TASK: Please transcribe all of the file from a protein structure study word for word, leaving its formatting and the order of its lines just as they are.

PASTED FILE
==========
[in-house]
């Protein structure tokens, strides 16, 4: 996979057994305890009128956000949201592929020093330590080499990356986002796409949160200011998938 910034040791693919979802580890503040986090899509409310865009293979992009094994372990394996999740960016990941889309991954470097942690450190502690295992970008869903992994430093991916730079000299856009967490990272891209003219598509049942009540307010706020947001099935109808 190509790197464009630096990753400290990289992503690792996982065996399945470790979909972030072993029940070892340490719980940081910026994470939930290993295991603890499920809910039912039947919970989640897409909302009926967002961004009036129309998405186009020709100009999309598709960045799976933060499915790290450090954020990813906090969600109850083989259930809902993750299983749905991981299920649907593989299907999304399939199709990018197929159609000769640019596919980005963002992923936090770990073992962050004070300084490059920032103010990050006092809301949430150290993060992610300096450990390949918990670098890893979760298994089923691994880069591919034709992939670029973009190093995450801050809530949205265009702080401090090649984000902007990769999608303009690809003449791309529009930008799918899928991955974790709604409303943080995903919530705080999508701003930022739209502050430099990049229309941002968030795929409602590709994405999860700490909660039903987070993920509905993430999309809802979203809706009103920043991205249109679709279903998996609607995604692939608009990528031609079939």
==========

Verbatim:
[in-house]
């Protein structure tokens, strides 16, 4: 996979057994305890009128956000949201592929020093330590080499990356986002796409949160200011998938 910034040791693919979802580890503040986090899509409310865009293979992009094994372990394996999740960016990941889309991954470097942690450190502690295992970008869903992994430093991916730079000299856009967490990272891209003219598509049942009540307010706020947001099935109808 190509790197464009630096990753400290990289992503690792996982065996399945470790979909972030072993029940070892340490719980940081910026994470939930290993295991603890499920809910039912039947919970989640897409909302009926967002961004009036129309998405186009020709100009999309598709960045799976933060499915790290450090954020990813906090969600109850083989259930809902993750299983749905991981299920649907593989299907999304399939199709990018197929159609000769640019596919980005963002992923936090770990073992962050004070300084490059920032103010990050006092809301949430150290993060992610300096450990390949918990670098890893979760298994089923691994880069591919034709992939670029973009190093995450801050809530949205265009702080401090090649984000902007990769999608303009690809003449791309529009930008799918899928991955974790709604409303943080995903919530705080999508701003930022739209502050430099990049229309941002968030795929409602590709994405999860700490909660039903987070993920509905993430999309809802979203809706009103920043991205249109679709279903998996609607995604692939608009990528031609079939």